realized how unskilled I was at thinking about bass fishing and how little I really
knew about bass fishing. Underwood published his book in 1975 after years of
fishing for bass and after 1700 hours of underwater observation of the bass in
their habitat. Read these tidbits from his book and think about what implications
they have for your bass angling.

#1. “The bass is a cold-blooded creature and as such is comfortable regardless
of the water temperature surrounding him because his body takes on the same
temperature. He can never be uncomfortable because of a certain degree of
temperature. He can be uncomfortable because of oxygen content but not
because of temperature.”

#2. “At 85 degrees a golden shiner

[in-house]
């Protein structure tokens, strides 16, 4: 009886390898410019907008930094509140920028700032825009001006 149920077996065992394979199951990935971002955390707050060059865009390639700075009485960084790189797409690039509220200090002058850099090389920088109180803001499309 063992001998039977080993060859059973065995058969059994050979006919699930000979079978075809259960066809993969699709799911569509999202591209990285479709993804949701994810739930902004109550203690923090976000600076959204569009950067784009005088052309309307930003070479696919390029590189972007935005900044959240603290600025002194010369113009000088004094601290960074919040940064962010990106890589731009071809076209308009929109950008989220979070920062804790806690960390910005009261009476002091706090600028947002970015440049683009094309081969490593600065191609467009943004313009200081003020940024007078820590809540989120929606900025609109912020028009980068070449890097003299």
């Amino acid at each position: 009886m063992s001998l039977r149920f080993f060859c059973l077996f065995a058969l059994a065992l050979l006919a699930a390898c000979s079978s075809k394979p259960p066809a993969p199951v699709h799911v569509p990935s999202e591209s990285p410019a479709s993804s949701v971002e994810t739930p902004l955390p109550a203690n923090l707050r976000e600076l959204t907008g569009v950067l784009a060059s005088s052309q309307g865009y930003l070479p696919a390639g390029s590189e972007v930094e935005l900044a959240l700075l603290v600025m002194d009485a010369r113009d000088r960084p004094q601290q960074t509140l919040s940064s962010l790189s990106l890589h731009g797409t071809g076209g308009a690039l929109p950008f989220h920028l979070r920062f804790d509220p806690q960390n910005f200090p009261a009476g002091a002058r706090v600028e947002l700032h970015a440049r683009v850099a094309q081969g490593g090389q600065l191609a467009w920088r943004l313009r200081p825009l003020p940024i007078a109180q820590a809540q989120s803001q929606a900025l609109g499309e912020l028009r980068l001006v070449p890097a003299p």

was found to be in an advance stage
of decomposition 45 minutes after
being swallowed by a bass. At 50
degrees a golden shiner showed no
signs of decomposition after 45
minutes. At 45 degrees a crayfish was
only partly decomposed after four
days.”

#3. “His vision is close range; he is
nearsighted. Should the object be
moving rather fast at a distance, he
may not ever see it clearly, thus making the action of the prey even more
important in that it must stimulate a reaction that results in a positive decision to
take. If moving slowly or not at all, then the size, shape, and previous action
must be such as to excite the same reaction.

#4. “My underwater experience has taught me emphatically that, more than
anything else, the success of any lure depends upon two things: it's action and
it's colors.”

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#5. “Three factors govern the location of a concentration of bass, but only two of